Apple, Samsung deadlocked in tablet patent battle

Jul 24, 2012
A Samsung employee unveils the Galaxy Tab 10.1 in Seoul. US electronics giant Apple and South Korea's Samsung Electronics each scored partial court victories in Germany in their global war over rival tablet computers.

US electronics giant Apple and South Korea's Samsung Electronics each scored partial court victories in Germany Tuesday in their global war over rival tablet computers.

A regional appeals court in the western city of Duesseldorf upheld a ban on sales of Samsung's Galaxy Tab 7.7 computer for infringing on Apple's design patent, and extended it from Germany to the rest of the European Union.

But it said that the redesigned Galaxy Tab 10.1 N was now sufficiently different to the Apple iPad to be acceptable under competition law.

The two technology giants are engaged in a legal battle involving dozens of cases worldwide as they struggle for leadership in the hugely lucrative smartphone and tablet .

Apple launched legal action in April last year, accusing Samsung of "slavishly" copying its and iPad designs. Samsung has focused its own lawsuits on technology patents rather than design.

In November, the Duesseldorf regional court had slapped a temporary ban on Samsung's previous model, the Galaxy Tab 10.1, saying it copied the iPad.

But changes Samsung made to the successor model for the German market to meet the court's demands rendered the sufficiently different, it said in February. Apple appealed this decision.

Earlier that month, two other courts in Germany also quashed Apple's request to impose a preliminary ban on sales of its Galaxy Tab 10.1N and Nexus smartphone.

Explore further: Strong iPhone 6 demand boosts Taiwan export orders

add to favorites email to friend print save as pdf

Related Stories

Samsung says Germany rejects Apple's sales ban bid

Feb 02, 2012

South Korea's Samsung Electronics said Thursday a German court rejected Apple's bid to ban sales of its tablet computers and new smartphones, the latest chapter in a global legal battle between the rivals.

Samsung pulls tablet PC from trade show amid row

Sep 05, 2011

South Korea's Samsung Electronics said Monday it has withdrawn its new tablet computer from a major electronics fair in Berlin after a German court accepted a complaint from US rival Apple.

Samsung to release modified tablet in Germany

Nov 17, 2011

Samsung Electronics said Thursday it had modified the design of its newest tablet PC to bypass a sales ban in Germany and would start selling it there as early as this week.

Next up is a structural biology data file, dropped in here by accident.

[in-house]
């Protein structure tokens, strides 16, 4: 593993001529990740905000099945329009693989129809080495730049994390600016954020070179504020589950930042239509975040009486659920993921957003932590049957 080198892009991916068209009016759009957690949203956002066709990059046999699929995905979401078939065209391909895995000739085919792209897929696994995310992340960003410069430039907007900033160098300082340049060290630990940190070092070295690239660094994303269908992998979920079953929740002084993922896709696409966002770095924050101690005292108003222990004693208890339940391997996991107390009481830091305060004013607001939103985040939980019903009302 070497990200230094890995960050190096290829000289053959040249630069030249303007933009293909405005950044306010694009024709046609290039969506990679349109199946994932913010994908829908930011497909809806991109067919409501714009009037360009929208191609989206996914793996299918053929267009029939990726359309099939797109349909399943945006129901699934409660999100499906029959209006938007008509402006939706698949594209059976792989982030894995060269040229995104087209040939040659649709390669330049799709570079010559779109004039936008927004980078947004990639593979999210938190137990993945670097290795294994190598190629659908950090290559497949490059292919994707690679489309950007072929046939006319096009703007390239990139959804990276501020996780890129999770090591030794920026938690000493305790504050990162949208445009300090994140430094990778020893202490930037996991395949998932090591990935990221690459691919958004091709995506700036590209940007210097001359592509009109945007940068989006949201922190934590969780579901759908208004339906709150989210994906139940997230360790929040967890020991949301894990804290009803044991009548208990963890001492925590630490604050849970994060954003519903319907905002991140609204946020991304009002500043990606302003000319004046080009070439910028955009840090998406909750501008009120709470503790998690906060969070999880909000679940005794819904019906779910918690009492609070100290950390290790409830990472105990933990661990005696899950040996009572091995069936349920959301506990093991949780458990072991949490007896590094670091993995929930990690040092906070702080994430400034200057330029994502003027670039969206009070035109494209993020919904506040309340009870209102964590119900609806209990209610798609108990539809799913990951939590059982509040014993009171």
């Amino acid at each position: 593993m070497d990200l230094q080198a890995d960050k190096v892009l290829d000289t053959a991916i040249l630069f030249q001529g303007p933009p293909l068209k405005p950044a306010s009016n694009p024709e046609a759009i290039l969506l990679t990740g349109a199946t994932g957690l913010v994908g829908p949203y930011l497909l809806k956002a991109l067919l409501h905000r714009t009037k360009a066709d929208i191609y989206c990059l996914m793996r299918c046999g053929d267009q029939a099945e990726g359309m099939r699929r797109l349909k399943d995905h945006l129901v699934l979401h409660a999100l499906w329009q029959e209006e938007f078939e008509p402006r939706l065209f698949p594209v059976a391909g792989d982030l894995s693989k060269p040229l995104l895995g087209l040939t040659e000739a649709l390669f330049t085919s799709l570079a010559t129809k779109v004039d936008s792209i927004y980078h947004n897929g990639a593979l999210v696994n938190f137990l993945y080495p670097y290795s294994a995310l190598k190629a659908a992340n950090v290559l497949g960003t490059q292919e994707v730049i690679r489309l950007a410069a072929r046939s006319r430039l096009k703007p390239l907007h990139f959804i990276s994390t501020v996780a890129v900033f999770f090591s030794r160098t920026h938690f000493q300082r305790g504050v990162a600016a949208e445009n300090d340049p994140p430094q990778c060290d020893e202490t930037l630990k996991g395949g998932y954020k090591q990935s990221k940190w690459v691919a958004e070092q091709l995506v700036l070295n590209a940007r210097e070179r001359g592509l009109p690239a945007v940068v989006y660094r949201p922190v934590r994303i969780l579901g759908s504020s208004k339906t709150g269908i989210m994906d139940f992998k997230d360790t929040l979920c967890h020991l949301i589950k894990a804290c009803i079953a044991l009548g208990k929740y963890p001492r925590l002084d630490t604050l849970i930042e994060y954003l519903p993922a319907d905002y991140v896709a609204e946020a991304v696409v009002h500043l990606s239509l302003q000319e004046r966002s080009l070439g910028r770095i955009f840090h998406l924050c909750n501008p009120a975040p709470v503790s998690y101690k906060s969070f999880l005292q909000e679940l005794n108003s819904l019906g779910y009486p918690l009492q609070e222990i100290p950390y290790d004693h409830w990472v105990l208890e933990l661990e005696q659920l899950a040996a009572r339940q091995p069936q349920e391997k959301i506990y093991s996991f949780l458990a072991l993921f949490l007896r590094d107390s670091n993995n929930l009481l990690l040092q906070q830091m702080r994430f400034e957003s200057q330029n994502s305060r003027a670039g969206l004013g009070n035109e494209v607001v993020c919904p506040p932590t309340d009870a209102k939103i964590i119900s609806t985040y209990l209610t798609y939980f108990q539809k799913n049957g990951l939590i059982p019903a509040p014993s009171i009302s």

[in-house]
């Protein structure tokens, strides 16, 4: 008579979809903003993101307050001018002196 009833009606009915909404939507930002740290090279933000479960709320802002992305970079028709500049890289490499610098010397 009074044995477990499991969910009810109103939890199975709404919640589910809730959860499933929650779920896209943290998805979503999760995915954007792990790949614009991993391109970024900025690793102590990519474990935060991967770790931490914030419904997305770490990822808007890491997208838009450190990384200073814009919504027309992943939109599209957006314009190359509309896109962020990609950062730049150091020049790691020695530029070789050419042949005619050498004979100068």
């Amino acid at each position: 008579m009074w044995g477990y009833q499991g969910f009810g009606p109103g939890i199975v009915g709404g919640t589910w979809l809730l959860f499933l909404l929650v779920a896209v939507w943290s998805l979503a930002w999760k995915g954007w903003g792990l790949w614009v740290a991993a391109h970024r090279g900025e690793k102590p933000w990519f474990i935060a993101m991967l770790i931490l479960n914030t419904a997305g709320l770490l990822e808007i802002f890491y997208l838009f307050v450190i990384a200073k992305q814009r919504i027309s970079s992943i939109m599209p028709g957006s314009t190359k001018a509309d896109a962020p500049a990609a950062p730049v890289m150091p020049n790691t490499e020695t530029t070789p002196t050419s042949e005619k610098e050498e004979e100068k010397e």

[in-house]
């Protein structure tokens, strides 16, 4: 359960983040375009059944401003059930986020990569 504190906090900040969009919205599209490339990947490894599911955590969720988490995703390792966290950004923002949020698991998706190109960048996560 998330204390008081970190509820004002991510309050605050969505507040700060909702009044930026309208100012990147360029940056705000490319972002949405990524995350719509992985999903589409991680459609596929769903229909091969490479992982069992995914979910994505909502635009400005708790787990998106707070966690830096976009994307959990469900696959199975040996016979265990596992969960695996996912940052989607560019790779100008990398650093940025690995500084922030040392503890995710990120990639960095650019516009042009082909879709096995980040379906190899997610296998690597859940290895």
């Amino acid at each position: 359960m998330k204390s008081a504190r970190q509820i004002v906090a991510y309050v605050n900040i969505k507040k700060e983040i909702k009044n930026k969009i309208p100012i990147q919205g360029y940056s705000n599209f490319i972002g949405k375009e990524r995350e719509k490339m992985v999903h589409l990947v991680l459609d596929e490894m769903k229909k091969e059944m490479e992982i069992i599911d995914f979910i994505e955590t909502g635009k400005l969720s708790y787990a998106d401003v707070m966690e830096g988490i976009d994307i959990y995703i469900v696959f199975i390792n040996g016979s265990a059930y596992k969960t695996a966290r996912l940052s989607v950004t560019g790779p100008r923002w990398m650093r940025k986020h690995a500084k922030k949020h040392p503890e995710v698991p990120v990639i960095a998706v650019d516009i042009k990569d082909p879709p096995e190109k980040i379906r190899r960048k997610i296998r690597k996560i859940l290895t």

Recommended for you

MasterCard, Zwipe announce fingerprint-sensor card

Oct 18, 2014

On Friday, MasterCard and Oslo, Norway-based Zwipe announced the launch of a contactless payment card featuring an integrated fingerprint sensor. Say goodbye to PINs. This card, they said, is the world's ...

Apple starts iPhone 6 sales in key China market

Oct 17, 2014

Apple began selling its latest iPhone in China Friday, nearly a month after other major territories due to a licence delay by regulators, but it faces a tough battle with rivals led by Samsung in the crucial ...

Microsoft CEO launches diversity training effort

Oct 17, 2014

(AP)—Microsoft CEO Satya Nadella has again apologized to employees and announced in a company-wide memo that all workers will receive expanded training on how to foster an inclusive culture as he works to repair damage ...

Arguments made in ex-dictator's suit against game

Oct 17, 2014

(AP)—A judge has heard arguments from lawyer and former New York City Mayor Rudy Giuliani calling for the dismissal of a lawsuit filed against video game giant Activision by former Panamanian dictator Manuel Noriega.

User comments : 1

Adjust slider to filter visible comments by rank

Display comments: newest first

rwinners
not rated yet Jul 24, 2012
You can't patent 'style'.. even if Apple is willing to spend billions to prove me right. I mean, try to enforce a patent on the smooth curves of a Shelby Cobra. It's never been duplicated .. without permission, but then those curves are everywhere in the automobile industry.